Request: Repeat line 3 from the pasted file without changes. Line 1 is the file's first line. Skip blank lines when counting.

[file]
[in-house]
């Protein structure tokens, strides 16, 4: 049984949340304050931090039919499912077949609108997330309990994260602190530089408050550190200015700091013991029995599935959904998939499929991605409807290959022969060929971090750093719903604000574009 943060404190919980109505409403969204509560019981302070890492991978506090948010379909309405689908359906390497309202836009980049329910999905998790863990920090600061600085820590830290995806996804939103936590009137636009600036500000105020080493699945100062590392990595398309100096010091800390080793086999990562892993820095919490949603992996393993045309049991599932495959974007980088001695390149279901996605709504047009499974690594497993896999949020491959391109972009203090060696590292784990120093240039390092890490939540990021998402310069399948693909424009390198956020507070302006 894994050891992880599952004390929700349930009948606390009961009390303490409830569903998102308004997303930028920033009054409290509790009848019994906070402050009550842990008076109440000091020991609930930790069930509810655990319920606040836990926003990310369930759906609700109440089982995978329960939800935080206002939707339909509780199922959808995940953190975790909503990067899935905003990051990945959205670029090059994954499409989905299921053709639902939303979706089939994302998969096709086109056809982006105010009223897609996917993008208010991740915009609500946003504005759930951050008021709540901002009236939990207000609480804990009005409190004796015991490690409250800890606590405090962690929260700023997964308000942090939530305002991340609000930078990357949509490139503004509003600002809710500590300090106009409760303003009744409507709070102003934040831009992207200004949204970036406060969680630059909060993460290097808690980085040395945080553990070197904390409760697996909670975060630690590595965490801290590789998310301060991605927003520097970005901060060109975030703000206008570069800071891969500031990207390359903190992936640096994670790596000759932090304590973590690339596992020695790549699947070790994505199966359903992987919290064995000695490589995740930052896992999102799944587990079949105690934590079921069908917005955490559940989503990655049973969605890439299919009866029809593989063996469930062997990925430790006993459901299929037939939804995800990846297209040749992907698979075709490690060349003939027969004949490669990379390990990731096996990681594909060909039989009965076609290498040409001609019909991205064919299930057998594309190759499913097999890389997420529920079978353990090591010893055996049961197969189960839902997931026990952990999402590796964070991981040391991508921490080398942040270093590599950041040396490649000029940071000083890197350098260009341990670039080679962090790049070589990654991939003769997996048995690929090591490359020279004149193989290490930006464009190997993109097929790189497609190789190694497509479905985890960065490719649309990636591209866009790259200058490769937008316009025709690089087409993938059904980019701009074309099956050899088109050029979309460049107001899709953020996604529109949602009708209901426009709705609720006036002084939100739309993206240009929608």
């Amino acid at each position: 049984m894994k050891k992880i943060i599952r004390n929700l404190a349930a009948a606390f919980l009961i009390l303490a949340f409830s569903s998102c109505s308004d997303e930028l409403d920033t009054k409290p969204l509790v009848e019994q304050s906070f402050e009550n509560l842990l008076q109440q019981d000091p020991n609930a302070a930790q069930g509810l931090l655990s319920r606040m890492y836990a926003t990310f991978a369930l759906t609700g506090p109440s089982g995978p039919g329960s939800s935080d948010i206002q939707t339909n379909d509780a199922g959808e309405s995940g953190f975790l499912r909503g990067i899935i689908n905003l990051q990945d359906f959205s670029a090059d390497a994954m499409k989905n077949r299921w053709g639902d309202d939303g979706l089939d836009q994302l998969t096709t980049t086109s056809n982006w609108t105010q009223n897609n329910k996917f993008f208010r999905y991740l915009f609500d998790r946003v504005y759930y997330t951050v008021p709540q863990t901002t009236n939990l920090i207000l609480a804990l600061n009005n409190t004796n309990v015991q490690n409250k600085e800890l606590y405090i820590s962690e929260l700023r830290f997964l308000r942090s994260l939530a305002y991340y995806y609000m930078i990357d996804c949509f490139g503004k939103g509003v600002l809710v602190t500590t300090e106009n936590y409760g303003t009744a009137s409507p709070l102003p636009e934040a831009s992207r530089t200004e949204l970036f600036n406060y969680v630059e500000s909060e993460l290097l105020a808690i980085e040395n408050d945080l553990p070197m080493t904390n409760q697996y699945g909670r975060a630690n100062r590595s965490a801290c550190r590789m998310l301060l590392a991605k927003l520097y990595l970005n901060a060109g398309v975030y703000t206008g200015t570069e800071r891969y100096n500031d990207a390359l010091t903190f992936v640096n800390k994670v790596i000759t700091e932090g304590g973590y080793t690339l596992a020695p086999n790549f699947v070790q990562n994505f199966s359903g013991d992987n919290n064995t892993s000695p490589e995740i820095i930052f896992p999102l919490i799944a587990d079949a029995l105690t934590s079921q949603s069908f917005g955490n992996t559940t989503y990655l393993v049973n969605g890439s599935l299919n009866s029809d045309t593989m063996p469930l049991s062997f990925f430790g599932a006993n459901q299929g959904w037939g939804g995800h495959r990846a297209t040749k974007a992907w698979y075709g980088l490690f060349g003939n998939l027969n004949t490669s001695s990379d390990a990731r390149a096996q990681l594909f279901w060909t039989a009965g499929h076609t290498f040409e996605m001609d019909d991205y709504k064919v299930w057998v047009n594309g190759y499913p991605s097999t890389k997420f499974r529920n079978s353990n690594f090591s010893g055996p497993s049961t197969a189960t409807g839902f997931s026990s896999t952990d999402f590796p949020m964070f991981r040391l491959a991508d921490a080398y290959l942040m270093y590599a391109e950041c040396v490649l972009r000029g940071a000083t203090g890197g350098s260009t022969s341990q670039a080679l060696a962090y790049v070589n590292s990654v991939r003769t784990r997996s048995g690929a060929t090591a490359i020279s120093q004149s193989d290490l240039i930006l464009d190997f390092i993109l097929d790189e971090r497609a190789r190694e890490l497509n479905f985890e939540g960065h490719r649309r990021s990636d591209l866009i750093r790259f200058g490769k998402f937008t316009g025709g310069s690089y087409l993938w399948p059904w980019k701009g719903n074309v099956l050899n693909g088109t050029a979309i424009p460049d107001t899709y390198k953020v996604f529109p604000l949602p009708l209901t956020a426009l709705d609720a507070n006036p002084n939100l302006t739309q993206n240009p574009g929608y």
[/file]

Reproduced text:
């Amino acid at each position: 049984m894994k050891k992880i943060i599952r004390n929700l404190a349930a009948a606390f919980l009961i009390l303490a949340f409830s569903s998102c109505s308004d997303e930028l409403d920033t009054k409290p969204l509790v009848e019994q304050s906070f402050e009550n509560l842990l008076q109440q019981d000091p020991n609930a302070a930790q069930g509810l931090l655990s319920r606040m890492y836990a926003t990310f991978a369930l759906t609700g506090p109440s089982g995978p039919g329960s939800s935080d948010i206002q939707t339909n379909d509780a199922g959808e309405s995940g953190f975790l499912r909503g990067i899935i689908n905003l990051q990945d359906f959205s670029a090059d390497a994954m499409k989905n077949r299921w053709g639902d309202d939303g979706l089939d836009q994302l998969t096709t980049t086109s056809n982006w609108t105010q009223n897609n329910k996917f993008f208010r999905y991740l915009f609500d998790r946003v504005y759930y997330t951050v008021p709540q863990t901002t009236n939990l920090i207000l609480a804990l600061n009005n409190t004796n309990v015991q490690n409250k600085e800890l606590y405090i820590s962690e929260l700023r830290f997964l308000r942090s994260l939530a305002y991340y995806y609000m930078i990357d996804c949509f490139g503004k939103g509003v600002l809710v602190t500590t300090e106009n936590y409760g303003t009744a009137s409507p709070l102003p636009e934040a831009s992207r530089t200004e949204l970036f600036n406060y969680v630059e500000s909060e993460l290097l105020a808690i980085e040395n408050d945080l553990p070197m080493t904390n409760q697996y699945g909670r975060a630690n100062r590595s965490a801290c550190r590789m998310l301060l590392a991605k927003l520097y990595l970005n901060a060109g398309v975030y703000t206008g200015t570069e800071r891969y100096n500031d990207a390359l010091t903190f992936v640096n800390k994670v790596i000759t700091e932090g304590g973590y080793t690339l596992a020695p086999n790549f699947v070790q990562n994505f199966s359903g013991d992987n919290n064995t892993s000695p490589e995740i820095i930052f896992p999102l919490i799944a587990d079949a029995l105690t934590s079921q949603s069908f917005g955490n992996t559940t989503y990655l393993v049973n969605g890439s599935l299919n009866s029809d045309t593989m063996p469930l049991s062997f990925f430790g599932a006993n459901q299929g959904w037939g939804g995800h495959r990846a297209t040749k974007a992907w698979y075709g980088l490690f060349g003939n998939l027969n004949t490669s001695s990379d390990a990731r390149a096996q990681l594909f279901w060909t039989a009965g499929h076609t290498f040409e996605m001609d019909d991205y709504k064919v299930w057998v047009n594309g190759y499913p991605s097999t890389k997420f499974r529920n079978s353990n690594f090591s010893g055996p497993s049961t197969a189960t409807g839902f997931s026990s896999t952990d999402f590796p949020m964070f991981r040391l491959a991508d921490a080398y290959l942040m270093y590599a391109e950041c040396v490649l972009r000029g940071a000083t203090g890197g350098s260009t022969s341990q670039a080679l060696a962090y790049v070589n590292s990654v991939r003769t784990r997996s048995g690929a060929t090591a490359i020279s120093q004149s193989d290490l240039i930006l464009d190997f390092i993109l097929d790189e971090r497609a190789r190694e890490l497509n479905f985890e939540g960065h490719r649309r990021s990636d591209l866009i750093r790259f200058g490769k998402f937008t316009g025709g310069s690089y087409l993938w399948p059904w980019k701009g719903n074309v099956l050899n693909g088109t050029a979309i424009p460049d107001t899709y390198k953020v996604f529109p604000l949602p009708l209901t956020a426009l709705d609720a507070n006036p002084n939100l302006t739309q993206n240009p574009g929608y």